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Boomers and Beyond: 12 Best Practices Vital to Volunteer Resources in the Future

Boomers and Beyond: 12 Best Practices Vital to Volunteer Resources in the Future

It seems increasingly complex to offer what the different generations of volunteers want, particularly Baby Boomers and Millennials: high impact volunteer opportunities, a range of choices of positions, ways to apply their workplace skills and more. The good news is there is a wealth of research on the topic. The bad news is that many of today’s leaders of volunteers don't have the time to sort through the gigabits of information on generation change, are puzzled by (or sick of) the hype on Boomers, and face real barriers in implementing the necessary modifications in their organizations.

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Mon, 10/18/2010

I couldn't agree with the thesis in this article more! In my work as an organizational change consultant who specializes in volunteer engagement innovation, I am constantly surprised about how little our volunteer world has changed. Truly it is the definition of insanity in action, if we just try harder we will get a different result! And think how hard it is to embrace change when we haven't done so in so long. It is like asking the driver of a covered wagon to use a GPS.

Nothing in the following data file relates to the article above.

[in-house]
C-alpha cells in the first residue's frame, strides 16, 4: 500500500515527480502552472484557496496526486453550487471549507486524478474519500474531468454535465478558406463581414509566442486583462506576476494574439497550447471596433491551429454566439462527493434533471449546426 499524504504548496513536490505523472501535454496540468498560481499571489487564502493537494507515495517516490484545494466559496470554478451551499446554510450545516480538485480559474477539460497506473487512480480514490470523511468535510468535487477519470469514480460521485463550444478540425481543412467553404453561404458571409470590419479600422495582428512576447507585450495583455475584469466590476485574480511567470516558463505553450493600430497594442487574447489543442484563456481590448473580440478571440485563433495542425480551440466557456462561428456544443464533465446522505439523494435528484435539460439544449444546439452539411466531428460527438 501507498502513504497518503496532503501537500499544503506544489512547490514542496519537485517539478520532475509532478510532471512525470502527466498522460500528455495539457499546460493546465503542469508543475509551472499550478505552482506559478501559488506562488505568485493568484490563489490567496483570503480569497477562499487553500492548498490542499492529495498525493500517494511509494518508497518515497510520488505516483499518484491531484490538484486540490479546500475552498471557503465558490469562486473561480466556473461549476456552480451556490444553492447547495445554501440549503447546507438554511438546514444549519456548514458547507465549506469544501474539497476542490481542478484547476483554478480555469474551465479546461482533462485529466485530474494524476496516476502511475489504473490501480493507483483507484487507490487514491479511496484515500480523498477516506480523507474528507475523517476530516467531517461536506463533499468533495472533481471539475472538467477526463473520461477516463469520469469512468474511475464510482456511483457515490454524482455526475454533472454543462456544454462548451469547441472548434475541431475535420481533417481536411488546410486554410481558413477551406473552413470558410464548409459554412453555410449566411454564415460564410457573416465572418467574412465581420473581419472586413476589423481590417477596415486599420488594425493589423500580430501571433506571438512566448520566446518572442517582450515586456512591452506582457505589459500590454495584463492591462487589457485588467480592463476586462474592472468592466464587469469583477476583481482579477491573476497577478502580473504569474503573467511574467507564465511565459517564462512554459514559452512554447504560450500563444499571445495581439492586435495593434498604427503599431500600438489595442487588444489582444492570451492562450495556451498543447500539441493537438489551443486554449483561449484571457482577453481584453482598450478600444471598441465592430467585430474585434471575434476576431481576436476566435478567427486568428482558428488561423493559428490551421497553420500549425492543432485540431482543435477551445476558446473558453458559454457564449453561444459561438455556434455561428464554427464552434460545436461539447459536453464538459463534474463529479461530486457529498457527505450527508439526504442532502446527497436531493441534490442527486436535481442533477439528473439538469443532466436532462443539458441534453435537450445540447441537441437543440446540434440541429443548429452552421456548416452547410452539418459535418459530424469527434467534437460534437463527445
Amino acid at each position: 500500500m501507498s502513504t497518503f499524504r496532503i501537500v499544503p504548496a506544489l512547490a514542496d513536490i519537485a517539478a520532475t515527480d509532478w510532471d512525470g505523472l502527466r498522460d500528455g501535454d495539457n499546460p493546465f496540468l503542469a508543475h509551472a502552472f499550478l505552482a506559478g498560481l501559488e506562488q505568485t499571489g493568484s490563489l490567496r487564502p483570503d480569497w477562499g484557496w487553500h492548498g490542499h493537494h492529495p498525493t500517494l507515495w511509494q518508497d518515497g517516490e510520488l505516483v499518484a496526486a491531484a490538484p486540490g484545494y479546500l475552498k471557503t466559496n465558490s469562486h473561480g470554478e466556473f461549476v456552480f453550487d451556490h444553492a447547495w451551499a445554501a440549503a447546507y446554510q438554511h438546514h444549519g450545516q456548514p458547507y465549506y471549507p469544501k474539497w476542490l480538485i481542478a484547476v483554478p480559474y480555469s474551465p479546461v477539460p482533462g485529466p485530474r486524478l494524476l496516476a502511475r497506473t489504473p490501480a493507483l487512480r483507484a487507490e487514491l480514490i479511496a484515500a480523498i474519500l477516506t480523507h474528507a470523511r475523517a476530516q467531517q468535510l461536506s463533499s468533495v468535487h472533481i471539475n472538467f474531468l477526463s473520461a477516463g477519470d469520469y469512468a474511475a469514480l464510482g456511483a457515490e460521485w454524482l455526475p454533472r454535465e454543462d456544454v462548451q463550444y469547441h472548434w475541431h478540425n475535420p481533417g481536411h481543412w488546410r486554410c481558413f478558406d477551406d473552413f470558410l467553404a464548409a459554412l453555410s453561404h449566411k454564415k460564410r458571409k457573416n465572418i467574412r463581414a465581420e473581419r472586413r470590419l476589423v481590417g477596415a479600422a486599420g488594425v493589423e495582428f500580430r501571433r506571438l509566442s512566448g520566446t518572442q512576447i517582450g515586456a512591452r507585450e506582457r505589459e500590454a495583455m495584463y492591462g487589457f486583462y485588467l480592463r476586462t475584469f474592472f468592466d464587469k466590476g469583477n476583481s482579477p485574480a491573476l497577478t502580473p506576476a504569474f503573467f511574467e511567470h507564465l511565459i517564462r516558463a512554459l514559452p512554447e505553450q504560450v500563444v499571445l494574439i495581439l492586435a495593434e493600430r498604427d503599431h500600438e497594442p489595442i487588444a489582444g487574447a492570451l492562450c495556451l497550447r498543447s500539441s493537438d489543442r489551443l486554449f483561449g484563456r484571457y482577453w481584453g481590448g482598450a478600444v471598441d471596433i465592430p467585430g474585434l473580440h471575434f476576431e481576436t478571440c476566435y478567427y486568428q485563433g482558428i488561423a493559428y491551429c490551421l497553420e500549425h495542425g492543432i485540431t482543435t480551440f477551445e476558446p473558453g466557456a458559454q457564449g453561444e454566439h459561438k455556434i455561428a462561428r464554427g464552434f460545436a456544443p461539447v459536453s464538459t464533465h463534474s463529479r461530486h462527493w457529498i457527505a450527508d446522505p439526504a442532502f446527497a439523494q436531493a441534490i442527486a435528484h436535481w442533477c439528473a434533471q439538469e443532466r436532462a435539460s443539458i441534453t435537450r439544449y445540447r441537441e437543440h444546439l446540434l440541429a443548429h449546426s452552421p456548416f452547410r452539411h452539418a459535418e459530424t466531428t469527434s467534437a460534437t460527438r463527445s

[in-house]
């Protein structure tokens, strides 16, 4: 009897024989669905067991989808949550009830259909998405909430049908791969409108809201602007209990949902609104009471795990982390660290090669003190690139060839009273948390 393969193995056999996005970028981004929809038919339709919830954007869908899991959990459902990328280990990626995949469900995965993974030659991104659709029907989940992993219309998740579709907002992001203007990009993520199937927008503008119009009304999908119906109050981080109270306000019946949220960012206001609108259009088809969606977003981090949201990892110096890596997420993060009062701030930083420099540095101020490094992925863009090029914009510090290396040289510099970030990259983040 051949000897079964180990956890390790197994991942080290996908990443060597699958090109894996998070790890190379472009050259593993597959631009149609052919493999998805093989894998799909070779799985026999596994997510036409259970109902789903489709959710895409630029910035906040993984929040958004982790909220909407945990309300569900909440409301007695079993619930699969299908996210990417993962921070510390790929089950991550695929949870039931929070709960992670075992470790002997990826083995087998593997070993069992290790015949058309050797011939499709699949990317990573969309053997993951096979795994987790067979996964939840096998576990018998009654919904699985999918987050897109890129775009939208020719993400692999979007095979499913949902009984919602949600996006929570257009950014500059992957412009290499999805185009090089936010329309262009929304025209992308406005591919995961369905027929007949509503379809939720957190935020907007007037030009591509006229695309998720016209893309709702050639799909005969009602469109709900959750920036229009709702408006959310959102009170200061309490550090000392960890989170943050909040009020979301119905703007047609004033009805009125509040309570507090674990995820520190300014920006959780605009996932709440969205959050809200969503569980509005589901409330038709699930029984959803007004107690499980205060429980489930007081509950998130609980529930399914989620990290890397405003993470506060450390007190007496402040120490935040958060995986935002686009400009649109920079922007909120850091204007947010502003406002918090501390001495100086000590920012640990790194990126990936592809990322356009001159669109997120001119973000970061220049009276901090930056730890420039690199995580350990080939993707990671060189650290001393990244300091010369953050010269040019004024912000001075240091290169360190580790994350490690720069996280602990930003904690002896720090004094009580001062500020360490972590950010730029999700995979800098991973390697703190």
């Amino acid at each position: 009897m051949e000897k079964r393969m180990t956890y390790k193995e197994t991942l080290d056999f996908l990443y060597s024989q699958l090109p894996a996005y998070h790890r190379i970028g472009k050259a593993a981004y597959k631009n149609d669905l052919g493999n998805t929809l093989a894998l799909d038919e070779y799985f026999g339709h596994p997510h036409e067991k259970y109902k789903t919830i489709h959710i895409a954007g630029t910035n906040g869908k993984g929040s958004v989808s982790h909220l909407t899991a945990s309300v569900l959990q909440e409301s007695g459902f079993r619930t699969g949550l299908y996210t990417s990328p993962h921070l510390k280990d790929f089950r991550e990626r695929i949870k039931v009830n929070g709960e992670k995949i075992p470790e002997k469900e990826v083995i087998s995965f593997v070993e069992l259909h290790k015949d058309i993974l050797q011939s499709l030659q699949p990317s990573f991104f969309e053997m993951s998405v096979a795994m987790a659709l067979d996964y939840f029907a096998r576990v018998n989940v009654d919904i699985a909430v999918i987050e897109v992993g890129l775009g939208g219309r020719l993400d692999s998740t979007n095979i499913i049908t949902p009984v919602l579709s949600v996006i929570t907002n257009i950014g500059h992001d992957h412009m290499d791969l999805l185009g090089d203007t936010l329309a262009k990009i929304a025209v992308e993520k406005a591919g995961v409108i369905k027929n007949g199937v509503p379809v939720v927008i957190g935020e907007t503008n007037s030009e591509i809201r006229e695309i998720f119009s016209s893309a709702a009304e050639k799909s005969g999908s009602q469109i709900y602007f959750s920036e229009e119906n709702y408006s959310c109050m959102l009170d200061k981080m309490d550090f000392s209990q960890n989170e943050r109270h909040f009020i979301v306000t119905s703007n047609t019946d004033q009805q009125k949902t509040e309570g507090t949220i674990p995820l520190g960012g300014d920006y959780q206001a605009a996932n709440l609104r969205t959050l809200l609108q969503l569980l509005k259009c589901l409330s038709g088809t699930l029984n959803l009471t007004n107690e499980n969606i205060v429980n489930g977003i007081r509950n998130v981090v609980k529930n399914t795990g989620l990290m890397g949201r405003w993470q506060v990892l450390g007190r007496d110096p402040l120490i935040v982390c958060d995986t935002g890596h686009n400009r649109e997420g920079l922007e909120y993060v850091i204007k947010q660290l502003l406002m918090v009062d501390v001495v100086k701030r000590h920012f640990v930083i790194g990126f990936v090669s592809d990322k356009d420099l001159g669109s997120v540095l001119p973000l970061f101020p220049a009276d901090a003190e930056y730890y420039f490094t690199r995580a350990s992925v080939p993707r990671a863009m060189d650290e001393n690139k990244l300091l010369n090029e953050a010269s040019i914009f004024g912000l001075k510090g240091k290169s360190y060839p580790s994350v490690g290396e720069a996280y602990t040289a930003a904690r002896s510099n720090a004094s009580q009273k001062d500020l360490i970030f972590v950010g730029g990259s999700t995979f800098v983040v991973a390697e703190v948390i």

It is equally important to engage Baby Boomer volunteers and the generations that follow them in the innovation process. Let them lead change initiatives; this is precisely the work that they want do do. We have to be authentic in this process and collaborate with volunteers from the get go.

What is possible is incalculable. In had an interesting discussion last week with a new Volunteer Engagement Director who had been an Executive Director for small nonprofits where staff did almost everything. She said, "I never realized what is possible with volunteers leading change; new initiatives, improved leadership development strategies, and the capacity to make it happen".

Our advice to our clients is to start small. Those champions that already exist are just waiting to be asked to lead change. Once you plant the seeds of change, you will begin to create a tipping point for others within your organization to embrace change.

This is the work that we were meant to do. To be agents of change while adding capacity to organizations, it just doesn't get any better than that. Thank you MAVA for this great report.